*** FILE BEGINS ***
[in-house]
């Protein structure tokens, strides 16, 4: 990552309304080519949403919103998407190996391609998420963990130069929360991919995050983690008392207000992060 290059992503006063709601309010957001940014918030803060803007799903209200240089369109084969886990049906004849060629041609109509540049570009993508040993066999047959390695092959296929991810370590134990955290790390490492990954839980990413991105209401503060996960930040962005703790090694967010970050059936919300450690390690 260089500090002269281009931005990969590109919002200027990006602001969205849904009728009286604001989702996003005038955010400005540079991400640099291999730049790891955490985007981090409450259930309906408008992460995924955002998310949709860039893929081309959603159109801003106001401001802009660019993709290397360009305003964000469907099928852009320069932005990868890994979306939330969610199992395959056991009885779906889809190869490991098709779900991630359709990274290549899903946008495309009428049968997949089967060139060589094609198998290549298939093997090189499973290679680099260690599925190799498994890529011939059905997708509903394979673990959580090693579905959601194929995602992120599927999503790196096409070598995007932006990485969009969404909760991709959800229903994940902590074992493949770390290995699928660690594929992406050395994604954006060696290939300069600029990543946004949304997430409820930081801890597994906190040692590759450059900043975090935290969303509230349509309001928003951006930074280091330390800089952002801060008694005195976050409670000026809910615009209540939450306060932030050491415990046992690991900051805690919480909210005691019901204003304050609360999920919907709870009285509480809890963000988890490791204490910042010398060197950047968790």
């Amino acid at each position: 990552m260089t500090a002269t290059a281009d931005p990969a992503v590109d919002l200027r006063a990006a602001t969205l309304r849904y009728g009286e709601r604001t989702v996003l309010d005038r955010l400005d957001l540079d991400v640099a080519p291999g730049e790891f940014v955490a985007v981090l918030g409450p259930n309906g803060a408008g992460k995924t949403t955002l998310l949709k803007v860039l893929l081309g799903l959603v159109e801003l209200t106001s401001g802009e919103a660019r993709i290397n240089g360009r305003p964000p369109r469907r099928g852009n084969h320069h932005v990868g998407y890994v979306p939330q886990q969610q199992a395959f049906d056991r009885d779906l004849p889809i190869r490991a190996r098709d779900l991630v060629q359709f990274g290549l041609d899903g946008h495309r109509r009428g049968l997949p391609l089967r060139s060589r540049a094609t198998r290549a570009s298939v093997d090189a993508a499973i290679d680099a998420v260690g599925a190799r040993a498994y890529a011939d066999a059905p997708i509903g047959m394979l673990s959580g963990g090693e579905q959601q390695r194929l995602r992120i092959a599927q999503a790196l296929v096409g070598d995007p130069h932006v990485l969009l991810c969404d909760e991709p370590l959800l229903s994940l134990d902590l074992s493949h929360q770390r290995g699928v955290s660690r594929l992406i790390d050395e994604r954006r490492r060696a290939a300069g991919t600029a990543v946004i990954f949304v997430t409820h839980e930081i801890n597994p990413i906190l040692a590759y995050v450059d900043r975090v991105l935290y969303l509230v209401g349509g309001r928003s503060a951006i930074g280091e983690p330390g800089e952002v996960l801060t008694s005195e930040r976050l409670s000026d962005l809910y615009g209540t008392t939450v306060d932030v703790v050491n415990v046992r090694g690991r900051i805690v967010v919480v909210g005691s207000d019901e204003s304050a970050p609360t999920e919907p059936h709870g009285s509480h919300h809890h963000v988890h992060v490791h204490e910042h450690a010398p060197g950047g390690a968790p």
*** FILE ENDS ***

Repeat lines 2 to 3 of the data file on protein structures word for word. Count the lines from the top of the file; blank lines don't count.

């Protein structure tokens, strides 16, 4: 990552309304080519949403919103998407190996391609998420963990130069929360991919995050983690008392207000992060 290059992503006063709601309010957001940014918030803060803007799903209200240089369109084969886990049906004849060629041609109509540049570009993508040993066999047959390695092959296929991810370590134990955290790390490492990954839980990413991105209401503060996960930040962005703790090694967010970050059936919300450690390690 260089500090002269281009931005990969590109919002200027990006602001969205849904009728009286604001989702996003005038955010400005540079991400640099291999730049790891955490985007981090409450259930309906408008992460995924955002998310949709860039893929081309959603159109801003106001401001802009660019993709290397360009305003964000469907099928852009320069932005990868890994979306939330969610199992395959056991009885779906889809190869490991098709779900991630359709990274290549899903946008495309009428049968997949089967060139060589094609198998290549298939093997090189499973290679680099260690599925190799498994890529011939059905997708509903394979673990959580090693579905959601194929995602992120599927999503790196096409070598995007932006990485969009969404909760991709959800229903994940902590074992493949770390290995699928660690594929992406050395994604954006060696290939300069600029990543946004949304997430409820930081801890597994906190040692590759450059900043975090935290969303509230349509309001928003951006930074280091330390800089952002801060008694005195976050409670000026809910615009209540939450306060932030050491415990046992690991900051805690919480909210005691019901204003304050609360999920919907709870009285509480809890963000988890490791204490910042010398060197950047968790």
């Amino acid at each position: 990552m260089t500090a002269t290059a281009d931005p990969a992503v590109d919002l200027r006063a990006a602001t969205l309304r849904y009728g009286e709601r604001t989702v996003l309010d005038r955010l400005d957001l540079d991400v640099a080519p291999g730049e790891f940014v955490a985007v981090l918030g409450p259930n309906g803060a408008g992460k995924t949403t955002l998310l949709k803007v860039l893929l081309g799903l959603v159109e801003l209200t106001s401001g802009e919103a660019r993709i290397n240089g360009r305003p964000p369109r469907r099928g852009n084969h320069h932005v990868g998407y890994v979306p939330q886990q969610q199992a395959f049906d056991r009885d779906l004849p889809i190869r490991a190996r098709d779900l991630v060629q359709f990274g290549l041609d899903g946008h495309r109509r009428g049968l997949p391609l089967r060139s060589r540049a094609t198998r290549a570009s298939v093997d090189a993508a499973i290679d680099a998420v260690g599925a190799r040993a498994y890529a011939d066999a059905p997708i509903g047959m394979l673990s959580g963990g090693e579905q959601q390695r194929l995602r992120i092959a599927q999503a790196l296929v096409g070598d995007p130069h932006v990485l969009l991810c969404d909760e991709p370590l959800l229903s994940l134990d902590l074992s493949h929360q770390r290995g699928v955290s660690r594929l992406i790390d050395e994604r954006r490492r060696a290939a300069g991919t600029a990543v946004i990954f949304v997430t409820h839980e930081i801890n597994p990413i906190l040692a590759y995050v450059d900043r975090v991105l935290y969303l509230v209401g349509g309001r928003s503060a951006i930074g280091e983690p330390g800089e952002v996960l801060t008694s005195e930040r976050l409670s000026d962005l809910y615009g209540t008392t939450v306060d932030v703790v050491n415990v046992r090694g690991r900051i805690v967010v919480v909210g005691s207000d019901e204003s304050a970050p609360t999920e919907p059936h709870g009285s509480h919300h809890h963000v988890h992060v490791h204490e910042h450690a010398p060197g950047g390690a968790p």